Upon receipt of fully executed award documents or other proof of award, OSP works with Post Award to facilitate the creation of a cost center and notifies the Principal Investigator.
The Office of Sponsored Projects plays a dual role in the post-award phase of sponsored project activity. The OSP serves as a central point of contact for sponsor grant or contract officers regarding administrative matters throughout the duration of the project. The OSP also serves as facilitator and advocate for Principal Investigators in all matters pertaining to the non-technical management of their grants and contracts. In addition, the OSP coordinates compliance with each sponsor’s requirements for interim and final technical reports. Principal Investigators are responsible for submission of all required reports in a timely fashion.
If the award documentation is delayed, procedures are available to obtain a pre-award letter for a limited period of time (for government grants only). Contact the OSP with information regarding the amount of credit needed. After the award information is verified by a representative of the sponsoring agency with the authority to commit funds, overdraft approval may be given. Credit will be limited to emergency expenses. Many federal agencies allow pre-award costs up to 90 days prior to the start date of a grant. If pre-award costs are required, the above procedures for verification will be followed and pre-award costs may be approved.
Subcontract/Subrecipient Agreement Award Development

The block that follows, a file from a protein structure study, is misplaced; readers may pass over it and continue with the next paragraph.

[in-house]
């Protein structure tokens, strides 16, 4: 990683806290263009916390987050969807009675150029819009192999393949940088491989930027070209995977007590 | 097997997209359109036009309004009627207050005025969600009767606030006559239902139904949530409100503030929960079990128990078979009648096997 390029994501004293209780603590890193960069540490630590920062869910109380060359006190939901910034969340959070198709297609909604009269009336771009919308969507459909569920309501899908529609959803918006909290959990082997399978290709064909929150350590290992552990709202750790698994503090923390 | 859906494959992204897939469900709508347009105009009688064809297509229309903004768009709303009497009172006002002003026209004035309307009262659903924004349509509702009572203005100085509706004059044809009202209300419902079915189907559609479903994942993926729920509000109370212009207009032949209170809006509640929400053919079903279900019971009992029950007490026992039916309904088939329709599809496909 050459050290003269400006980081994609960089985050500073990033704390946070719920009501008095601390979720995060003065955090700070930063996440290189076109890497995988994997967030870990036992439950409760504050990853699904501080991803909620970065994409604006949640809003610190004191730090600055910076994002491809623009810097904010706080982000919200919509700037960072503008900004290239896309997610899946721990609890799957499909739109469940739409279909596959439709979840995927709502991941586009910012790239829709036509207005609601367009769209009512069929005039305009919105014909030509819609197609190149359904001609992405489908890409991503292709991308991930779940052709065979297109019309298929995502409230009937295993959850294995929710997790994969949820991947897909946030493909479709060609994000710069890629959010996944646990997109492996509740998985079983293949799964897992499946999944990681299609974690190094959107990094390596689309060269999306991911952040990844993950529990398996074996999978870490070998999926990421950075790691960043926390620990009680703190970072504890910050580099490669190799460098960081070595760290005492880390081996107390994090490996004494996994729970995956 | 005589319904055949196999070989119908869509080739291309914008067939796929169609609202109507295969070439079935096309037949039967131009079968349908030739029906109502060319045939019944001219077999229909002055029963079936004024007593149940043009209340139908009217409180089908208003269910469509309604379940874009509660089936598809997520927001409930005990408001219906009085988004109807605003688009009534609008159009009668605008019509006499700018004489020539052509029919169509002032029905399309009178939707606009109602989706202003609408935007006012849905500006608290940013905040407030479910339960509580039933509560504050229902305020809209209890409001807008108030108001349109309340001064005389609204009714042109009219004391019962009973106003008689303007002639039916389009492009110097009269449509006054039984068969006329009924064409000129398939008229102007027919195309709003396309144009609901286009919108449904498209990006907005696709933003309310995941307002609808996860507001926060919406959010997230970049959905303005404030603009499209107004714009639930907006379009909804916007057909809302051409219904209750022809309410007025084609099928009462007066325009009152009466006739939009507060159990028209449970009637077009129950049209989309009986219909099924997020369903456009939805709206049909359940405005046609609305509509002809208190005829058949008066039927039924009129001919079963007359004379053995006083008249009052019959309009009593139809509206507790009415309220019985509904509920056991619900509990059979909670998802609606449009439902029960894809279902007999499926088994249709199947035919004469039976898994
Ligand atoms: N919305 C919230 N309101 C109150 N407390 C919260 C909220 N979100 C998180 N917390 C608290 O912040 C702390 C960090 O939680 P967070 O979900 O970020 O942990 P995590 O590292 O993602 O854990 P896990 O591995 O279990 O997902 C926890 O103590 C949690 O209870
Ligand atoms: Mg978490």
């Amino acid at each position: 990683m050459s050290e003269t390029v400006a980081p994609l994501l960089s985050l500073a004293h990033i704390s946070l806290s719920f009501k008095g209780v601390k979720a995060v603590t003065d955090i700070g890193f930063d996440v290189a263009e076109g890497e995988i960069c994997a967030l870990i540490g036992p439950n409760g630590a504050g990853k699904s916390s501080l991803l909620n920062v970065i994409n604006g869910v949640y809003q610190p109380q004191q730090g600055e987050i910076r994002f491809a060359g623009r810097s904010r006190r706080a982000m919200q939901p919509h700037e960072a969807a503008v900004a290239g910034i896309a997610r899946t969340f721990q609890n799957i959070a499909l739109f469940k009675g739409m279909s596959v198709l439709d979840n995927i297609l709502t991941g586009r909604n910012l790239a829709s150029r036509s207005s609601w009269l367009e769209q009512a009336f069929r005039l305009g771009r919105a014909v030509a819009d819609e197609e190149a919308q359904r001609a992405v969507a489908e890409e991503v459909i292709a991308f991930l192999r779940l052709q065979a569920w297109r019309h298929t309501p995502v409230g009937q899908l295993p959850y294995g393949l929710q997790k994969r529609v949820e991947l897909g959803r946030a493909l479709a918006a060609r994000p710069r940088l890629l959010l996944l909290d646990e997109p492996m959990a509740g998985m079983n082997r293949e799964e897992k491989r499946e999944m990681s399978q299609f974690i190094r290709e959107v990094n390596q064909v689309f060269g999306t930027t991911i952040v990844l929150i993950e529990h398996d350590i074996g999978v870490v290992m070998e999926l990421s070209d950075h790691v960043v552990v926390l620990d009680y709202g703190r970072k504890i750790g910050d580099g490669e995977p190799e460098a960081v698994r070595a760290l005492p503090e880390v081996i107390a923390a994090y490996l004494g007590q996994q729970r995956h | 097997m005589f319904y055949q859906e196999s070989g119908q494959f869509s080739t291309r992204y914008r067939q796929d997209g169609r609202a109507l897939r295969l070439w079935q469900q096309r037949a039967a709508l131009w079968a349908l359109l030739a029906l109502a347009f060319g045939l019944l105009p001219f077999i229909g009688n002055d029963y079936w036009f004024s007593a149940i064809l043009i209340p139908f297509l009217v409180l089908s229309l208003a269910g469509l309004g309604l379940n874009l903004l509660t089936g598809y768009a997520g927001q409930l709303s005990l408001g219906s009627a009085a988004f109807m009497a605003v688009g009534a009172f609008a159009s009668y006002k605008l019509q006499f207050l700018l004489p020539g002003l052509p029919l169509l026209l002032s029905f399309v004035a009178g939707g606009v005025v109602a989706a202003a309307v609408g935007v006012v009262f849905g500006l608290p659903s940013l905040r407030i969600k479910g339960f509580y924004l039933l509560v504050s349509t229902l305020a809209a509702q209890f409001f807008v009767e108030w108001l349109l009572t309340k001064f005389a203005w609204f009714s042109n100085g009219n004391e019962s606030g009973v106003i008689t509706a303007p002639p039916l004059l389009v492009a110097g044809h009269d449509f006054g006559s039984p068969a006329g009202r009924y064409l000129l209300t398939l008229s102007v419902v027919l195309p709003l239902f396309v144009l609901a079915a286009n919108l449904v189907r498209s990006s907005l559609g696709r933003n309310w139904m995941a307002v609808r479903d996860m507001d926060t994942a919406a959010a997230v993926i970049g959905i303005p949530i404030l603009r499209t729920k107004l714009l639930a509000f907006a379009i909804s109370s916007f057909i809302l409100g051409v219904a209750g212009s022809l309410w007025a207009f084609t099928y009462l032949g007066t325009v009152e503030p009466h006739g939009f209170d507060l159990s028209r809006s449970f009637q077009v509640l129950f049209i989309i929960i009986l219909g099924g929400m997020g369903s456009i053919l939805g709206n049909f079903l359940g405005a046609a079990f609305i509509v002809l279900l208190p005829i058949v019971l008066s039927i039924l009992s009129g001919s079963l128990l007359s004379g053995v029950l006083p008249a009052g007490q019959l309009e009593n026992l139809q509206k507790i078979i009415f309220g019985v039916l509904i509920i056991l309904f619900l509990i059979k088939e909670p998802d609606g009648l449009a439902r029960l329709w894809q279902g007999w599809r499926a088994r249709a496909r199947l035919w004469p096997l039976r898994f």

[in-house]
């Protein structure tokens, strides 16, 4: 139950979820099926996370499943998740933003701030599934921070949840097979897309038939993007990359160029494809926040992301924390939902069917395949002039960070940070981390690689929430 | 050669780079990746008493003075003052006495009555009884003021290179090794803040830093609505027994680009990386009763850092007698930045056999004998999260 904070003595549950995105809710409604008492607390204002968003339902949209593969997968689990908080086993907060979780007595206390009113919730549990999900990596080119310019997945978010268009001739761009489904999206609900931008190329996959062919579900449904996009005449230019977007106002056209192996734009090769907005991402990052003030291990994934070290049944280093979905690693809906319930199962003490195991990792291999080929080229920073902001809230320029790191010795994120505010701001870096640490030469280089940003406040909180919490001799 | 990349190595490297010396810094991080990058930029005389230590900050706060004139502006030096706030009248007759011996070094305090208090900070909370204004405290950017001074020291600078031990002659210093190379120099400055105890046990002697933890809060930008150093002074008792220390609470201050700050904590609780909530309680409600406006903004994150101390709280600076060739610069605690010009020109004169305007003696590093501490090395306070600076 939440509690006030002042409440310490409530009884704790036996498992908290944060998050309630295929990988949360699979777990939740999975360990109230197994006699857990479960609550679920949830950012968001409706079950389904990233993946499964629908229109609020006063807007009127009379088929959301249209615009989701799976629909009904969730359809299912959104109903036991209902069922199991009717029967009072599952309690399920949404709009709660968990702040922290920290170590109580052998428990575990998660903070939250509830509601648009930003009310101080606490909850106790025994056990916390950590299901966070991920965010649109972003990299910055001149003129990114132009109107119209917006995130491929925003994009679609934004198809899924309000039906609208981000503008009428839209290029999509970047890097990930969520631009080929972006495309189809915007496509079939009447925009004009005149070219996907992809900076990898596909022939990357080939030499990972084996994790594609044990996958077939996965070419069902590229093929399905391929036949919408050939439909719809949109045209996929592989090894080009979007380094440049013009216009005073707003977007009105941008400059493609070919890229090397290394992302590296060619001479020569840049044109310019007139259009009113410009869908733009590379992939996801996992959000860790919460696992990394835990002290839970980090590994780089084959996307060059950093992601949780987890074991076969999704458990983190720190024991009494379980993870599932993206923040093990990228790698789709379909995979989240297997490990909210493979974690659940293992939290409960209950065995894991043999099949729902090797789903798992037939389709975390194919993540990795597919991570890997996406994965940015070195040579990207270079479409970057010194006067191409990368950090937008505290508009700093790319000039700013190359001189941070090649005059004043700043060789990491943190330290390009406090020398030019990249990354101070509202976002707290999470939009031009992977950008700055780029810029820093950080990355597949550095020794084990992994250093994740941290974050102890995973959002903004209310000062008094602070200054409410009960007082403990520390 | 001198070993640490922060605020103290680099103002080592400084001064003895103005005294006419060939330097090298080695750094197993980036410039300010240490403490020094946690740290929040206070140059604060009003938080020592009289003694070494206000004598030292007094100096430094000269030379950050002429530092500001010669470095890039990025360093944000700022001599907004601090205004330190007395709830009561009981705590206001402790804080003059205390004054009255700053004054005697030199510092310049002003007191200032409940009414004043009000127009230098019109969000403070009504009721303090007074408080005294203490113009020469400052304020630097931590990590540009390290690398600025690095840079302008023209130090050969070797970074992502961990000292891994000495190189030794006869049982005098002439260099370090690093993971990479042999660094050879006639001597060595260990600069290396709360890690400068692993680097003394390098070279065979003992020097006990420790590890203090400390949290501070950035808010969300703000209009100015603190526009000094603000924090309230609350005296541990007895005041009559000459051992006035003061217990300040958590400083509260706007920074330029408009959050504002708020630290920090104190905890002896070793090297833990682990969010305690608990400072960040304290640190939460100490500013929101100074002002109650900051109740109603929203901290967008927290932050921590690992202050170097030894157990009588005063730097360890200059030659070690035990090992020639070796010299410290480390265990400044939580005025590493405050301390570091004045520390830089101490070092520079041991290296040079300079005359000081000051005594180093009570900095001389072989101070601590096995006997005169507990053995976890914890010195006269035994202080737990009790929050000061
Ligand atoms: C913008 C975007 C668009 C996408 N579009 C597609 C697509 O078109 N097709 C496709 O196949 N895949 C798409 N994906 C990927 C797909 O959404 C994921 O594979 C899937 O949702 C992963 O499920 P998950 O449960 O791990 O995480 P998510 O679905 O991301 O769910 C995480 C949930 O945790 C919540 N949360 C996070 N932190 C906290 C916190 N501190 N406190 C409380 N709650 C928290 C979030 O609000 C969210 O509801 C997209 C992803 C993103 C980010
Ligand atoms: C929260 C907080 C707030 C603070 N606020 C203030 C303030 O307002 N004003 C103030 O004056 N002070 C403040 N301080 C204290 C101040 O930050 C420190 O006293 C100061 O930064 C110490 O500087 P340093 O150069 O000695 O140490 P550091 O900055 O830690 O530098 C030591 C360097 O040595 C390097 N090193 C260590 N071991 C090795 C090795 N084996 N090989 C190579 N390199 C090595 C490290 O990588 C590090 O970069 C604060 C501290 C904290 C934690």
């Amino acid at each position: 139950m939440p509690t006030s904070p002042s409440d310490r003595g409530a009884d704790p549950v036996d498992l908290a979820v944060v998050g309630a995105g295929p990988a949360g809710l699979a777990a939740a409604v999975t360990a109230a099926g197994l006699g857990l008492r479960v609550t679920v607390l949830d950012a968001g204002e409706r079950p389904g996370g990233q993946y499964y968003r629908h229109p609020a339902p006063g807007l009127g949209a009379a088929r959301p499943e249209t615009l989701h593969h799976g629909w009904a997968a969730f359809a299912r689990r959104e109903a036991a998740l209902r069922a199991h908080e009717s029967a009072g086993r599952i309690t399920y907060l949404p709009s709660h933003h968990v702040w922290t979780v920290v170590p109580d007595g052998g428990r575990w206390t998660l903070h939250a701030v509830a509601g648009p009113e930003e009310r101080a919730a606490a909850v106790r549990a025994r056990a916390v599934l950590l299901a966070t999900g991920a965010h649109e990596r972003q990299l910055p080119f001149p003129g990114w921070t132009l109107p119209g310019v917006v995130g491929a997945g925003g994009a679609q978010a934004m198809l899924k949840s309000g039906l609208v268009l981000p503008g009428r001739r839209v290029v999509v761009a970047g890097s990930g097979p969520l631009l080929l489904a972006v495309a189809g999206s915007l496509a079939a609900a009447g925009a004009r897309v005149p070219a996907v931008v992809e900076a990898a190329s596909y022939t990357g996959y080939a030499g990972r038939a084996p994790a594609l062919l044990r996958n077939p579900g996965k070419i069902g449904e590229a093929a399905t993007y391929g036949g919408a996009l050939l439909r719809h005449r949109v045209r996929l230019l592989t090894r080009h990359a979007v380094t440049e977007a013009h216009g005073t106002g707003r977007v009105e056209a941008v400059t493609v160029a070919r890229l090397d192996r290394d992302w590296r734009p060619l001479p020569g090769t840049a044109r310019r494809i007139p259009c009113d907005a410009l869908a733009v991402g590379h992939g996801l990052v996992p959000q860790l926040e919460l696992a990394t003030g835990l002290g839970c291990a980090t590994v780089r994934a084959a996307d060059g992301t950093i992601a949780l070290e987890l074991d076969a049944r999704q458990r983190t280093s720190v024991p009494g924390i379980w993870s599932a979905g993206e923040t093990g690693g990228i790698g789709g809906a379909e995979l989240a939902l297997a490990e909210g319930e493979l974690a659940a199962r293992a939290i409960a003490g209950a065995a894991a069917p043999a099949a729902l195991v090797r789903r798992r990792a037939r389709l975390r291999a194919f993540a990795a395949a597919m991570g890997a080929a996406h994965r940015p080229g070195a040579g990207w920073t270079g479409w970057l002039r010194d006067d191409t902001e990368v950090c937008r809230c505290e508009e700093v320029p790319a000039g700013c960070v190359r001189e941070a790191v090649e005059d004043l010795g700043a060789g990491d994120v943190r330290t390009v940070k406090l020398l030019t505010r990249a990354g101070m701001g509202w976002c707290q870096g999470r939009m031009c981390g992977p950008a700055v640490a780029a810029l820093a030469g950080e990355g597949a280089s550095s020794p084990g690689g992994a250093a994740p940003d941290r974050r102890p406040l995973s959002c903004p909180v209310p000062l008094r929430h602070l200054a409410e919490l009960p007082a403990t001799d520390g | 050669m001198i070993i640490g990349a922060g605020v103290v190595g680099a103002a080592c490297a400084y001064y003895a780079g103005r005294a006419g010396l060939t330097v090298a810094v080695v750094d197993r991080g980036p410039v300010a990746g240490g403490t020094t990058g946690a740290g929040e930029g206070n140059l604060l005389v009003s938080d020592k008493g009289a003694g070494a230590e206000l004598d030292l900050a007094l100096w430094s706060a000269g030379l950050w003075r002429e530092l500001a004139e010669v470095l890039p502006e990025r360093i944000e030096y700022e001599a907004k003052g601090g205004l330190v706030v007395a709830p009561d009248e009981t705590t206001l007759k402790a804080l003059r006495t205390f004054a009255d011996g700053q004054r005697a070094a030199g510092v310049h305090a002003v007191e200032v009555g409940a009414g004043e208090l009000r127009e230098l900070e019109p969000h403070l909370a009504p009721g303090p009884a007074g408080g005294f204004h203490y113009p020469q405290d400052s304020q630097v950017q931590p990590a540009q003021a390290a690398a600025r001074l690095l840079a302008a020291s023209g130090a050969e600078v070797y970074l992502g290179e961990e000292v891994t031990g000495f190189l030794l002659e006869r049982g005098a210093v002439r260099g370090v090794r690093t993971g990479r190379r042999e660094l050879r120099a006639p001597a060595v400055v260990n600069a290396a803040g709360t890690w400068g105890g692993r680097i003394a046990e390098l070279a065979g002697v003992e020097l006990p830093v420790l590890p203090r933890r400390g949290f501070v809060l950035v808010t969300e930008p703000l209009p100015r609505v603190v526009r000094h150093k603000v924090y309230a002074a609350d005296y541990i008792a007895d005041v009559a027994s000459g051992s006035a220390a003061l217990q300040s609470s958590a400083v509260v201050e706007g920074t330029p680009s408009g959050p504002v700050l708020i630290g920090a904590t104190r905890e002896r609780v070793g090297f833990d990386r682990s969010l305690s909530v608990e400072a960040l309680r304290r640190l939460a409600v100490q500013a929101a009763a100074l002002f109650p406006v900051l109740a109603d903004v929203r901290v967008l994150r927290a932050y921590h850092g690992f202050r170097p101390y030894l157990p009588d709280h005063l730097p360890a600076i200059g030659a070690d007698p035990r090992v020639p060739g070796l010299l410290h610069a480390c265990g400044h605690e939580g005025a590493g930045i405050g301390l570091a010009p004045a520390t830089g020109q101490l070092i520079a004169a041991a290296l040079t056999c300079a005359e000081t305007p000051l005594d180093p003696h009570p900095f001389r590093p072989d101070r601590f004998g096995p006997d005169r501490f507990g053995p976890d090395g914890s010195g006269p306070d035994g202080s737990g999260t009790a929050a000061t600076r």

The OSP has the overall responsibility for issuing subcontracts/subrecipient agreements under sponsored project awards. The OSP will maintain documentation relative to subcontract/subrecipient agreement placement and any modification thereof. The accounting and payment function is performed by the Office of Finance and Procurement Office.
OSP will negotiate all subcontracts and subrecipient agreements in accordance with standard business practices and, as appropriate, the Federal Acquisition Regulation and/or OMB Uniform Administrative Requirements, cost principles, and audit requirements for federal awards. These agreements will comply with all standard and special provisions of individual awards.
After the subcontract/subrecipient agreement is fully executed and work has commenced, it is the responsibility of the Principal Investigator to:
- Review all invoices from the subcontractor/subrecipient to determine if the charges are appropriate;
- Prepare a voucher to make payment for all appropriate charges;
- Monitor the progress of the subcontractor/subrecipient; and
- Obtain all required deliverables from the subcontractor/subrecipient.
Cost Center Setup and Budget Modifications
Learn how to submit budget changes, request supplemental funds, and more.
- Lifecycle of a Grant
- Research Development
- Proposal Development and Submission
- Award Negotiation and Acceptance
- Cost Center and Budget Modifications
- Award Management
- Award Closeout
- No-Cost Extensions
- Grant Award Numbers
- Policies and Resources
- Roles and Responsibility
- Frequently Asked Questions